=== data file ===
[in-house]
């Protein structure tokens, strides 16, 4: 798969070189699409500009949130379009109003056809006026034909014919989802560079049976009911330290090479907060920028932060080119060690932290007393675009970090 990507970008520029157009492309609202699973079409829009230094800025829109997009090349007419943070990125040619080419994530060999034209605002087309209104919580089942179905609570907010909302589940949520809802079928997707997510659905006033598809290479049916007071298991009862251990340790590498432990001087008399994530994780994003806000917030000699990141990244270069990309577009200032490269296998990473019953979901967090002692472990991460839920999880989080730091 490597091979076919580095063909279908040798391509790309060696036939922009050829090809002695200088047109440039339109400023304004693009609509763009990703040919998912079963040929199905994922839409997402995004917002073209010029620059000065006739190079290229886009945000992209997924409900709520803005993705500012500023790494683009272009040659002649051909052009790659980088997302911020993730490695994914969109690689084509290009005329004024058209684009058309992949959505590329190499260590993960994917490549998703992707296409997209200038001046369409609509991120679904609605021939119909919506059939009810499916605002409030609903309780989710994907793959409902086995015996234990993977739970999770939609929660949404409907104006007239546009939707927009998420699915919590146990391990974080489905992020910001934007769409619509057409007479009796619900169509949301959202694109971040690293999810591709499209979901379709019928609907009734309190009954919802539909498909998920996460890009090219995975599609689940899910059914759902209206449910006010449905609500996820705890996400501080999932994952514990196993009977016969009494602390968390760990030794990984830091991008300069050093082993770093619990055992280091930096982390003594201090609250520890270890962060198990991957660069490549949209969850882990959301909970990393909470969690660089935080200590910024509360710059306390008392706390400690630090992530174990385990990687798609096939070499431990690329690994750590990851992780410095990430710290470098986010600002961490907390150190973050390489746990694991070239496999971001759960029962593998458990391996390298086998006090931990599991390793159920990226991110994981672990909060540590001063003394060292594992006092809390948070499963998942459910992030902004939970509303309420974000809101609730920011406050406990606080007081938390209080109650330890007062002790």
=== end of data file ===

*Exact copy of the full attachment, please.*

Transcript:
[in-house]
């Protein structure tokens, strides 16, 4: 798969070189699409500009949130379009109003056809006026034909014919989802560079049976009911330290090479907060920028932060080119060690932290007393675009970090 990507970008520029157009492309609202699973079409829009230094800025829109997009090349007419943070990125040619080419994530060999034209605002087309209104919580089942179905609570907010909302589940949520809802079928997707997510659905006033598809290479049916007071298991009862251990340790590498432990001087008399994530994780994003806000917030000699990141990244270069990309577009200032490269296998990473019953979901967090002692472990991460839920999880989080730091 490597091979076919580095063909279908040798391509790309060696036939922009050829090809002695200088047109440039339109400023304004693009609509763009990703040919998912079963040929199905994922839409997402995004917002073209010029620059000065006739190079290229886009945000992209997924409900709520803005993705500012500023790494683009272009040659002649051909052009790659980088997302911020993730490695994914969109690689084509290009005329004024058209684009058309992949959505590329190499260590993960994917490549998703992707296409997209200038001046369409609509991120679904609605021939119909919506059939009810499916605002409030609903309780989710994907793959409902086995015996234990993977739970999770939609929660949404409907104006007239546009939707927009998420699915919590146990391990974080489905992020910001934007769409619509057409007479009796619900169509949301959202694109971040690293999810591709499209979901379709019928609907009734309190009954919802539909498909998920996460890009090219995975599609689940899910059914759902209206449910006010449905609500996820705890996400501080999932994952514990196993009977016969009494602390968390760990030794990984830091991008300069050093082993770093619990055992280091930096982390003594201090609250520890270890962060198990991957660069490549949209969850882990959301909970990393909470969690660089935080200590910024509360710059306390008392706390400690630090992530174990385990990687798609096939070499431990690329690994750590990851992780410095990430710290470098986010600002961490907390150190973050390489746990694991070239496999971001759960029962593998458990391996390298086998006090931990599991390793159920990226991110994981672990909060540590001063003394060292594992006092809390948070499963998942459910992030902004939970509303309420974000809101609730920011406050406990606080007081938390209080109650330890007062002790």